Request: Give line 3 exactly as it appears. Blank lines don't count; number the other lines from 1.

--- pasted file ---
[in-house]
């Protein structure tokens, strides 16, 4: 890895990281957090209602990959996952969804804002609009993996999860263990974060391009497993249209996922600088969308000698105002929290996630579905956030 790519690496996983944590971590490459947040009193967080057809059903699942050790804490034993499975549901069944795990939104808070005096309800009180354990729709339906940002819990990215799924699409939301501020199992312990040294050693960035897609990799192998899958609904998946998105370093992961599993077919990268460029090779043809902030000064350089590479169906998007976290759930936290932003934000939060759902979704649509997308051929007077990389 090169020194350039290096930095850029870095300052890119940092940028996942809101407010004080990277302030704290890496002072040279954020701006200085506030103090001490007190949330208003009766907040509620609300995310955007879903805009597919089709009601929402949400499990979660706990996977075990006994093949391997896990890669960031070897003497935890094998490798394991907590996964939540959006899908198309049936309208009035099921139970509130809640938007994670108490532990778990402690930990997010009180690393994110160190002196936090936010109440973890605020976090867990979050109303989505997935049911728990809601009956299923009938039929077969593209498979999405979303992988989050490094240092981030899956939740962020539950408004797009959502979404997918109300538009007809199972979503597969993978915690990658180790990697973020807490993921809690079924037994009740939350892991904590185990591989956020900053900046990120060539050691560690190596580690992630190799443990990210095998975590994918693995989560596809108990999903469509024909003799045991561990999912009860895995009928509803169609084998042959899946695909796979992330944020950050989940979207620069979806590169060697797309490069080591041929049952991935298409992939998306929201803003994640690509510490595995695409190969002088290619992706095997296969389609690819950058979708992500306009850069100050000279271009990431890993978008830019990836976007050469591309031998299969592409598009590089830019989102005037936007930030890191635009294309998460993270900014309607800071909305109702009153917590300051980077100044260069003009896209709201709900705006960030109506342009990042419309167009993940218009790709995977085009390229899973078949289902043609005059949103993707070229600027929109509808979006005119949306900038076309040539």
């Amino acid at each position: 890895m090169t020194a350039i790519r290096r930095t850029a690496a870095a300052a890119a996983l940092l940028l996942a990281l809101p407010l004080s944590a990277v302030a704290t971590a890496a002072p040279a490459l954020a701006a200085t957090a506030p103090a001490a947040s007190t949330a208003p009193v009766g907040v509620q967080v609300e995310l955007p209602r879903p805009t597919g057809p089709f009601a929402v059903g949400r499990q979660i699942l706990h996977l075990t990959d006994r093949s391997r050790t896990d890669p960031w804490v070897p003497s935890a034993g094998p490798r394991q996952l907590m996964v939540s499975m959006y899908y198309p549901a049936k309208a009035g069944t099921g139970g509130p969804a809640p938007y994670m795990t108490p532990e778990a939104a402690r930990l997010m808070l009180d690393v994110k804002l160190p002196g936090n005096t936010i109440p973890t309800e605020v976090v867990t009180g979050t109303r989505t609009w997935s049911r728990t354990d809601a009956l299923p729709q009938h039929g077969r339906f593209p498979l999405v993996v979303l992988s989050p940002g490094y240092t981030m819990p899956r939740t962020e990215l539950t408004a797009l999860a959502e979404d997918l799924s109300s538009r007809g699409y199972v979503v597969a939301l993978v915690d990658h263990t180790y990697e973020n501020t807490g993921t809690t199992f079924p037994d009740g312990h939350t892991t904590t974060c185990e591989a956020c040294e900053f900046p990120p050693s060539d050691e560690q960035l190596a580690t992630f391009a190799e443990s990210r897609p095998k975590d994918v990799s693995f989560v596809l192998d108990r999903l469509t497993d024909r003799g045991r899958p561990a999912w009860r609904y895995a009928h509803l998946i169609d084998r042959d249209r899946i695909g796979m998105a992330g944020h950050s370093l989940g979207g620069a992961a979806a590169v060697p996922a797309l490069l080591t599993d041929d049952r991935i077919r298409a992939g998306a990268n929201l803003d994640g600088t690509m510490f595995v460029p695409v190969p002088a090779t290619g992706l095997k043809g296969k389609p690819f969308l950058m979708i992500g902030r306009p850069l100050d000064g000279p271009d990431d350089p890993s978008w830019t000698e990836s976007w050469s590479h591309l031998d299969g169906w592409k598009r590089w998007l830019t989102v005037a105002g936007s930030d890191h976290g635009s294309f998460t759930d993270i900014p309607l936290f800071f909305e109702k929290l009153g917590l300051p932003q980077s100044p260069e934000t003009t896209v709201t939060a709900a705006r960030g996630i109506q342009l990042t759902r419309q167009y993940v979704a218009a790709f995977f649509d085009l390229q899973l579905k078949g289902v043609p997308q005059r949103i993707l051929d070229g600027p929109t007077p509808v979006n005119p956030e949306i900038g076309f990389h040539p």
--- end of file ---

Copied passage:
């Amino acid at each position: 890895m090169t020194a350039i790519r290096r930095t850029a690496a870095a300052a890119a996983l940092l940028l996942a990281l809101p407010l004080s944590a990277v302030a704290t971590a890496a002072p040279a490459l954020a701006a200085t957090a506030p103090a001490a947040s007190t949330a208003p009193v009766g907040v509620q967080v609300e995310l955007p209602r879903p805009t597919g057809p089709f009601a929402v059903g949400r499990q979660i699942l706990h996977l075990t990959d006994r093949s391997r050790t896990d890669p960031w804490v070897p003497s935890a034993g094998p490798r394991q996952l907590m996964v939540s499975m959006y899908y198309p549901a049936k309208a009035g069944t099921g139970g509130p969804a809640p938007y994670m795990t108490p532990e778990a939104a402690r930990l997010m808070l009180d690393v994110k804002l160190p002196g936090n005096t936010i109440p973890t309800e605020v976090v867990t009180g979050t109303r989505t609009w997935s049911r728990t354990d809601a009956l299923p729709q009938h039929g077969r339906f593209p498979l999405v993996v979303l992988s989050p940002g490094y240092t981030m819990p899956r939740t962020e990215l539950t408004a797009l999860a959502e979404d997918l799924s109300s538009r007809g699409y199972v979503v597969a939301l993978v915690d990658h263990t180790y990697e973020n501020t807490g993921t809690t199992f079924p037994d009740g312990h939350t892991t904590t974060c185990e591989a956020c040294e900053f900046p990120p050693s060539d050691e560690q960035l190596a580690t992630f391009a190799e443990s990210r897609p095998k975590d994918v990799s693995f989560v596809l192998d108990r999903l469509t497993d024909r003799g045991r899958p561990a999912w009860r609904y895995a009928h509803l998946i169609d084998r042959d249209r899946i695909g796979m998105a992330g944020h950050s370093l989940g979207g620069a992961a979806a590169v060697p996922a797309l490069l080591t599993d041929d049952r991935i077919r298409a992939g998306a990268n929201l803003d994640g600088t690509m510490f595995v460029p695409v190969p002088a090779t290619g992706l095997k043809g296969k389609p690819f969308l950058m979708i992500g902030r306009p850069l100050d000064g000279p271009d990431d350089p890993s978008w830019t000698e990836s976007w050469s590479h591309l031998d299969g169906w592409k598009r590089w998007l830019t989102v005037a105002g936007s930030d890191h976290g635009s294309f998460t759930d993270i900014p309607l936290f800071f909305e109702k929290l009153g917590l300051p932003q980077s100044p260069e934000t003009t896209v709201t939060a709900a705006r960030g996630i109506q342009l990042t759902r419309q167009y993940v979704a218009a790709f995977f649509d085009l390229q899973l579905k078949g289902v043609p997308q005059r949103i993707l051929d070229g600027p929109t007077p509808v979006n005119p956030e949306i900038g076309f990389h040539p």